Pretty Not Pretty (Again)

Hiroshi Ogawa •  Amy Fields  •  Brad Mildrexler  •  Mary Henry

In the spring of 2017, Jeffrey Thomas Fine Art organized and produced the original group exhibition PRETTY NOT PRETTY, which found tremendous critical and popular success among viewing audiences in Portland.  

 PRETTY NOT PRETTY (AGAIN) will once again showcase the latest ceramic sculpture created by three of Oregon’s most celebrated artists working with clay and fire as principal media: Hiroshi Ogawa, Amy Fields and Brad Mildrexler. 

 This exhibition asks the question: what are different qualities and meanings within the concept of “beauty” and “ugly”, and emphasizes how one’s interaction with unique works of art are always visual encounters based on personal preference.

Yohen is a Japanese term for the unpredictable changes that take place in a wood fired kiln.  The results may be disastrous, or it may create an unexpected treasure.  In firing Hikarigama, yohen is what I seek in the hope that the individual viewing this works sees the beauty because of the imperfections.  I seek to search for a soft, sensitive, and subtle form and texture in all its imperfections from the unpredictable nature of wood firing.   Perhaps that's what makes them look 1000 years old.

                                                                                                              Hiroshi Ogawa

 This is how this exhibition came about: a few months ago, the Oregon ceramic art master Hiroshi Ogawa announced his final participation in firing the enormous two-chambered Hikarigama, the wood-fired "Illuminated" kiln that Hiroshi built on his property in Southern Oregon many decades ago. 

Many, many artists working with clay have been inspired by their trials by fire guided by Hiroshi, working as a team for the 7 day round-the-clock stoking and burning of the Hikari-gama.   Then waiting for a week for the kiln to cool down.

Now he is retiring, and Hiroshi has decided after this last June firing that he will no longer be making new work.   

 This exhibition showcases this final body of fire-tortured vessels, and as a finale, Hiroshi has invited his friends Amy Fields and Brad Mildrexler to exhibit new work along with this last trove of his own ceramic pieces. 

Each of these three Oregon ceramic artists use their own distinct process of working with clay and fire to explore the nature of aesthetics, finding beauty in the imperfect, the unbalanced, the caustic, and the primitive.

Adding a striking visual contrast to the exhibition, curator Jeffrey Thomas has placed these loose, organic and rough sculptural works so that they resonate visually with Geometric Inventions 1990, a quartet of large paintings by Mary Henry (1913-2009).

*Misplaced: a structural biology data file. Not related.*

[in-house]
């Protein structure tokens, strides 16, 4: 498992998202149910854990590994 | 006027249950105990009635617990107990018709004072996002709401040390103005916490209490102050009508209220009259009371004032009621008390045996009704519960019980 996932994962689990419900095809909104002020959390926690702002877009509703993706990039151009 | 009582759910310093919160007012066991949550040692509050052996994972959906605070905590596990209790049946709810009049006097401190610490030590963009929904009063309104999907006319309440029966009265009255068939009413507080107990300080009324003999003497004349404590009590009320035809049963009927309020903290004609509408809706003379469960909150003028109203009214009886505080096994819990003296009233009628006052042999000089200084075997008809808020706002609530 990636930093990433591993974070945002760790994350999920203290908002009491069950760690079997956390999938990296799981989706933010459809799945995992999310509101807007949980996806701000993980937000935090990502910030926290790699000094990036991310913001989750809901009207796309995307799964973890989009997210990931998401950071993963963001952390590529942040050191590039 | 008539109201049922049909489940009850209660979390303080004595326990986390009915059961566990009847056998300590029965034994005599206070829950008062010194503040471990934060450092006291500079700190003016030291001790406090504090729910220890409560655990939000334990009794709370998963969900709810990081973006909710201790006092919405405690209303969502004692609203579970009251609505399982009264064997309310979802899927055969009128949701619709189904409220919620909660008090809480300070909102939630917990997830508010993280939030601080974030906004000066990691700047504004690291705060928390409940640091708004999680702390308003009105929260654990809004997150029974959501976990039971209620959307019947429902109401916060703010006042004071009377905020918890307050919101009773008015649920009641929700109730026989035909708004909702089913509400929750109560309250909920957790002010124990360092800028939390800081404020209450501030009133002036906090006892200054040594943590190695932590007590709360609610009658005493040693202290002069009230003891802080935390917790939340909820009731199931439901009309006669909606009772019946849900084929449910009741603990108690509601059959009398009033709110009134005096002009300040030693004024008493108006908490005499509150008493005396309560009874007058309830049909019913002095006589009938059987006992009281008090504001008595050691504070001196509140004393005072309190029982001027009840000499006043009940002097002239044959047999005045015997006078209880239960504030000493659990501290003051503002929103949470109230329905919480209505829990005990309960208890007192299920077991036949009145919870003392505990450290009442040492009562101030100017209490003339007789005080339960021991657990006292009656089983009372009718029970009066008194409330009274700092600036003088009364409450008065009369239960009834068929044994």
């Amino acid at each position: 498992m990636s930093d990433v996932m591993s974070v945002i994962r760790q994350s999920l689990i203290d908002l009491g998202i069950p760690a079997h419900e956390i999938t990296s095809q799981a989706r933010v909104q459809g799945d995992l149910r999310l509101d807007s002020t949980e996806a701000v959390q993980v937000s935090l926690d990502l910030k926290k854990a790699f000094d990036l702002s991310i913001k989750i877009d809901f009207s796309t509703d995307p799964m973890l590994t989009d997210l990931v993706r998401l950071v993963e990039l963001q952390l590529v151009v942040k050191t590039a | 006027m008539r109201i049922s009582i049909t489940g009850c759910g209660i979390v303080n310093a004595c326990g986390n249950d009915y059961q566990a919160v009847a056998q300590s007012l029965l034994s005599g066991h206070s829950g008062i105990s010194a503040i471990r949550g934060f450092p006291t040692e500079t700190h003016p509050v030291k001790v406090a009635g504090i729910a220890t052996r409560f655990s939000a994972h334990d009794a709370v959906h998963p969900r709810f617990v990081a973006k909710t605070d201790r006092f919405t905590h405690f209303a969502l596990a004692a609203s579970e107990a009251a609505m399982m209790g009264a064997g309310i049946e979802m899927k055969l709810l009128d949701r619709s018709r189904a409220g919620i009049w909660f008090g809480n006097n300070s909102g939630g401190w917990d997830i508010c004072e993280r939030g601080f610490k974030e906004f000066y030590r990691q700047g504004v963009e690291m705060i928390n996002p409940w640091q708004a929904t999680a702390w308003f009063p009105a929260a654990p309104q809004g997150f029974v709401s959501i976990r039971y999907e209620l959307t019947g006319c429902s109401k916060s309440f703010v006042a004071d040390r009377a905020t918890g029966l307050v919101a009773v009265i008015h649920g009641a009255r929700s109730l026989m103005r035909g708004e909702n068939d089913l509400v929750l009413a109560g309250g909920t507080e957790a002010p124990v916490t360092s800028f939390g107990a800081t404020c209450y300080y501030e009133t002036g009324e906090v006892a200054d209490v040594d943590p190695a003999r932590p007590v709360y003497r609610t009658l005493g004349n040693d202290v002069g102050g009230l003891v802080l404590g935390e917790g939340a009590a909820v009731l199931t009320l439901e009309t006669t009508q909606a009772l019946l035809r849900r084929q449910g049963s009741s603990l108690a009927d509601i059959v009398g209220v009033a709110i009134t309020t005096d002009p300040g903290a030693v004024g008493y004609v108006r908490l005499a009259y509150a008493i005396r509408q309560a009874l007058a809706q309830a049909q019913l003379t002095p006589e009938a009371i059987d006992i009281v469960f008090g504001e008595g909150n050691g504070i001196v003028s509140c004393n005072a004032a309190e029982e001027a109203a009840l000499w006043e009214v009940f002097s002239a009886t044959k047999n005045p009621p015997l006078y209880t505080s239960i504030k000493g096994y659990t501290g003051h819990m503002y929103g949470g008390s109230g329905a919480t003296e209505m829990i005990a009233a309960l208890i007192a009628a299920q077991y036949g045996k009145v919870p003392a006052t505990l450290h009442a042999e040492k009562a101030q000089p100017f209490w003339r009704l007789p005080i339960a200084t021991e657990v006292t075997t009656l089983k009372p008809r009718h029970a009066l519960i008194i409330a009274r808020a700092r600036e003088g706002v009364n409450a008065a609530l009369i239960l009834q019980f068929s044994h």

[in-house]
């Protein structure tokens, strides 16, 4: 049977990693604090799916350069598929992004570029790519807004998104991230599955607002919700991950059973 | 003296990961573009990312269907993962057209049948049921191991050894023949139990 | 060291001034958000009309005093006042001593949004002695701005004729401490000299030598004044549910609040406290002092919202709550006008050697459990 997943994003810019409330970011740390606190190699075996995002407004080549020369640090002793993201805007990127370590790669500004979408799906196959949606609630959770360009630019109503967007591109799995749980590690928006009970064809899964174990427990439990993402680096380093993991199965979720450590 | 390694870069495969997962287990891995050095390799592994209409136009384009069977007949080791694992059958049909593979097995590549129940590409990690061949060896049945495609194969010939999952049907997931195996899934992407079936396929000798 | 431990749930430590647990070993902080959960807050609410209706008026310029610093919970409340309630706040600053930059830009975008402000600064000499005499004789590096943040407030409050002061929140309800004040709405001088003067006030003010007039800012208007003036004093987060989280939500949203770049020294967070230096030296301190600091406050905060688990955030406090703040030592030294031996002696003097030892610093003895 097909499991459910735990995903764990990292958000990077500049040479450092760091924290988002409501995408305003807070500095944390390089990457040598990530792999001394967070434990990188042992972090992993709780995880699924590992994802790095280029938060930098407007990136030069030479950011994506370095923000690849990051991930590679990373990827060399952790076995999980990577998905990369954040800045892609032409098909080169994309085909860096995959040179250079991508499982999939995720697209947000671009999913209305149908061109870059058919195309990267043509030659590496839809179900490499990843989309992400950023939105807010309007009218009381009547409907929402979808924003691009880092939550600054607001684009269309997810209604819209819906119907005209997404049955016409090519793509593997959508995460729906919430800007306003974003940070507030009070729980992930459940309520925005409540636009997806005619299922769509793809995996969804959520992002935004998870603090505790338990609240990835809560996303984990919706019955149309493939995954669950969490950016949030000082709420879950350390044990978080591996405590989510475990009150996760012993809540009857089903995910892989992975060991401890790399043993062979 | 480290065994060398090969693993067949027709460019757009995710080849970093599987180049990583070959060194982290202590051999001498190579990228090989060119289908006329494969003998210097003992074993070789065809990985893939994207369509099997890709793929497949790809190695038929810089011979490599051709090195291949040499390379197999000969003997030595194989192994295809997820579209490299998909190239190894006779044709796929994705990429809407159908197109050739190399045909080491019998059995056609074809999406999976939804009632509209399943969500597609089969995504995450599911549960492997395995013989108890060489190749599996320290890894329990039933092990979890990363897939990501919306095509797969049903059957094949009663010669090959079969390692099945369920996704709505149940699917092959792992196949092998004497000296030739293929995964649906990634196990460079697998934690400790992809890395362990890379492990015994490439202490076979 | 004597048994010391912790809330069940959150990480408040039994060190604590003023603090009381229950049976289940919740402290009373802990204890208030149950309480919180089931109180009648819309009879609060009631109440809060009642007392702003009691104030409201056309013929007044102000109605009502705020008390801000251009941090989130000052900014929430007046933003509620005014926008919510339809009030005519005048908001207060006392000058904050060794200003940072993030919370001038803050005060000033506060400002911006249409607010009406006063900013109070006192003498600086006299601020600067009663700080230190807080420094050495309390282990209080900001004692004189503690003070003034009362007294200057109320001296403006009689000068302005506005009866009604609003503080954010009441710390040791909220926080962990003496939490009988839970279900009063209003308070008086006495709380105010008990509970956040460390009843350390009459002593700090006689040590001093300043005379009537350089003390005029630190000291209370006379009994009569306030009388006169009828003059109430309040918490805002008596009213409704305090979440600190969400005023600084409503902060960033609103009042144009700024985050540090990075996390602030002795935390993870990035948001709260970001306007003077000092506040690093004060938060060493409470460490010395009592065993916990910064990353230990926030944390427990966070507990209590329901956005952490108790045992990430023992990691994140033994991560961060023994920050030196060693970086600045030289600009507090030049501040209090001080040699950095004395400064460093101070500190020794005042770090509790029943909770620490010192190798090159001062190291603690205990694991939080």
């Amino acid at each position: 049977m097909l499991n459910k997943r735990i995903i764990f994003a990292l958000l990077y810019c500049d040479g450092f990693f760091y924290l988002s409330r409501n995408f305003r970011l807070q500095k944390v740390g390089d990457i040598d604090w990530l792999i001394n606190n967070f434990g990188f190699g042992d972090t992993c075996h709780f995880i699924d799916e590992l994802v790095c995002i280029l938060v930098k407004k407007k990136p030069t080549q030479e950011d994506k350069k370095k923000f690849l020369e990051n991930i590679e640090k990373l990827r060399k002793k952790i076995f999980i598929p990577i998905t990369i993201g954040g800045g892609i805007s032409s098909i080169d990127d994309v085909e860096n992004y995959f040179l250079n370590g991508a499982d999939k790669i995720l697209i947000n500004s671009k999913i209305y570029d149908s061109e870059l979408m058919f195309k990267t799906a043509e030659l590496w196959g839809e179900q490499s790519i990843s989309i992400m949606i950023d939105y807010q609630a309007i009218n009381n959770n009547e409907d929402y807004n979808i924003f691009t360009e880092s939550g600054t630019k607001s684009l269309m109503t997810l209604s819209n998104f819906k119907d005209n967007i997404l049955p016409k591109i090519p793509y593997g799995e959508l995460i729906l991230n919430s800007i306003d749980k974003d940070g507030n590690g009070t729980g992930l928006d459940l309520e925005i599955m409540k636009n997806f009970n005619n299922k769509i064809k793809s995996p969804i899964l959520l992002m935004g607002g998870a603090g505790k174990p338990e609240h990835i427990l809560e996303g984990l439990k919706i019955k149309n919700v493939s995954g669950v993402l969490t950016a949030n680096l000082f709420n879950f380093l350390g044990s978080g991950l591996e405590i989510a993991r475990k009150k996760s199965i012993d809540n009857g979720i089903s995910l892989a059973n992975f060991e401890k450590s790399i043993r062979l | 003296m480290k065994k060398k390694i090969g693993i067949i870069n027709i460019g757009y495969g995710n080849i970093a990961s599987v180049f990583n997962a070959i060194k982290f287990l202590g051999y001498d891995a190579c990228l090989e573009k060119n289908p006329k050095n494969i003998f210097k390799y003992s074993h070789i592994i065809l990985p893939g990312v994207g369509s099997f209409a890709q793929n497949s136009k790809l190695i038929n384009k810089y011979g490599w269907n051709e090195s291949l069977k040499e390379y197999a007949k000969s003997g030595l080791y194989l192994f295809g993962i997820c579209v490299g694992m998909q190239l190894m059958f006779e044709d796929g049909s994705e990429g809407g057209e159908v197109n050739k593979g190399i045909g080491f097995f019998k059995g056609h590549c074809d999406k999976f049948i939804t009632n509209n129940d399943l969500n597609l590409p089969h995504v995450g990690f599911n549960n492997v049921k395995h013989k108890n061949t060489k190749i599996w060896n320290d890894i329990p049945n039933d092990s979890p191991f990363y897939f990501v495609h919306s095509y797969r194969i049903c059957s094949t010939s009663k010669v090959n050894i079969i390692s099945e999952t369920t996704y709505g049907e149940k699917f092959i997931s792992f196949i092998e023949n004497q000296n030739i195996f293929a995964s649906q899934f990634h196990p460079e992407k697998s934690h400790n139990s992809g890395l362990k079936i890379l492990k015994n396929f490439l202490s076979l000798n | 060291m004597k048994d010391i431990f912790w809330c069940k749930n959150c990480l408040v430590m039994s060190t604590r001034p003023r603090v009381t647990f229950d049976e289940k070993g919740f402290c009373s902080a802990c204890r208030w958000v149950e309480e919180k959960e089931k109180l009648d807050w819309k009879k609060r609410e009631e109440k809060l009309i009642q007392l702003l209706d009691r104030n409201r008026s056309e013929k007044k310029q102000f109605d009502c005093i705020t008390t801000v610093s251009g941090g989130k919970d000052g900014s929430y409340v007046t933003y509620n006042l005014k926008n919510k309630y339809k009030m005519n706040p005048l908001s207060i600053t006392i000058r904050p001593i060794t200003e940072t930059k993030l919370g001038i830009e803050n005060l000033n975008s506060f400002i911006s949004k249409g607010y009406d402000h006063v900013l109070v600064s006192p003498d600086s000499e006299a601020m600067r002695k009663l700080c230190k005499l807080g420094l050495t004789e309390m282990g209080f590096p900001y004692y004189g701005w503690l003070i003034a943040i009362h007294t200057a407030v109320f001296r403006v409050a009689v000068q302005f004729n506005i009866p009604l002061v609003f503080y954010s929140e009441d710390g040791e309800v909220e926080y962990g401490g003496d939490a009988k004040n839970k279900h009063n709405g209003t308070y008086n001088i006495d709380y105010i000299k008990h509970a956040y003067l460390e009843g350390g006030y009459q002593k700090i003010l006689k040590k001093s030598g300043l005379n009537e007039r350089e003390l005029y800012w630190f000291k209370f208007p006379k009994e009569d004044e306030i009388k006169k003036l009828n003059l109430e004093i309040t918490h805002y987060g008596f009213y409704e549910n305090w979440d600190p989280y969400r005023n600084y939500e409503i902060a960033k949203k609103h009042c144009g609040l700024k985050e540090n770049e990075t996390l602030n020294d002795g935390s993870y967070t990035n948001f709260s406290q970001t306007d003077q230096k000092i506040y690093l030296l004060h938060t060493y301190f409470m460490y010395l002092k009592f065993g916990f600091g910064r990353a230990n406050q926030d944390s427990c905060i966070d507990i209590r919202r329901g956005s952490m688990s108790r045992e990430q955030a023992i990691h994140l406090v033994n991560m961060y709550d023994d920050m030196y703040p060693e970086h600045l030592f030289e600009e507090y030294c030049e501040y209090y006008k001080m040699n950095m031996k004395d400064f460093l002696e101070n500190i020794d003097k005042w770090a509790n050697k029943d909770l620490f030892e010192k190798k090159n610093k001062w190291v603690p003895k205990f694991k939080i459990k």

Born in 1913, Mary Henry attended the California College of Arts and Crafts at a time few women were sincerely accepted by the public and the art world as artists. Then, in the late '30s, Henry experienced a life-altering moment whose full effect wouldn't command her life for another 25 years or so: a lecture by the constructivist pioneer and Bauhaus champion Laszlo Moholy-Nagy.  Henry was gripped by Bauhaus' formal ideas and Moholy-Nagy's fascination with pure expressiveness through line and color.

Those ideas brewed and steeped in Henry's imagination as she lived a life of domesticity: married with children.  Henry even left her family for a time to study with Moholy-Nagy in Chicago in the '40s, but it wasn't until 1964, the year she got divorced and became a working artist, that Henry would truly pursue her ambitions. Thus initiated, her journey began to perfect a spare yet expressive visual language out of geometric shapes and bold graphic colors. 

There is an urge in all men to be understood and appreciated and some of the things that lie closest to our hearts cannot be told with the word symbols but need another medium to be said. 

Mary Henry

Henry emerges as a second-generation geometric abstractionist and one of its most supple champions; she located spiritual essences in her work and elicited the highest passion. Through the years, Henry has garnered praise in Artforum, yet while her work has been exhibited widely and was collected in major Northwest museums, Henry has remained a kind of cult regional figure that the art world is just learning about.

The mission of Jeffrey Thomas Fine Art is to keep significant NW artists in front of the public through focused group shows such as this one, each devoted to an important theme that can be explored by placing different artworks in a “visual conversation” with each other.